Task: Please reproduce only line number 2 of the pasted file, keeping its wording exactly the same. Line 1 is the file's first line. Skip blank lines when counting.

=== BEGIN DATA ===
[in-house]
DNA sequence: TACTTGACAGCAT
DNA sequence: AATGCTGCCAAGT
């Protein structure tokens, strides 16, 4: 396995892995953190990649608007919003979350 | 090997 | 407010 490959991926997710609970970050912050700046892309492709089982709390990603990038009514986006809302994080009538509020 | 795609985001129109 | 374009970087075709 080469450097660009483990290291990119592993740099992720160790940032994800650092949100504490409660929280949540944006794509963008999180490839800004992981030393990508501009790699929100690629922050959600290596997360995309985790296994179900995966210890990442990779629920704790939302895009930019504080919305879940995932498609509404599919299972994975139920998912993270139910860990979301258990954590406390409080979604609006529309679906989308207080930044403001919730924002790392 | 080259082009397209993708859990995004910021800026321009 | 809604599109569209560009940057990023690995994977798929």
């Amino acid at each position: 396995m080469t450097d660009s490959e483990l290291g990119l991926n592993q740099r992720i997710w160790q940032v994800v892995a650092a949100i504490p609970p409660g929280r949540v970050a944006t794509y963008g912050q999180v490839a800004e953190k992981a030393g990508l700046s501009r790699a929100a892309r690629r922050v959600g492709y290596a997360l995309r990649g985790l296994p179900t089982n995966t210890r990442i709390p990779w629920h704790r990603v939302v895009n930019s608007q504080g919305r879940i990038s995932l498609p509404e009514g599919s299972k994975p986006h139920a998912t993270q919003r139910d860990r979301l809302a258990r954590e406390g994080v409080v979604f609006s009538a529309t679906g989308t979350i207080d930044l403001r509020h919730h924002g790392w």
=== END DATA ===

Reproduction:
DNA sequence: TACTTGACAGCAT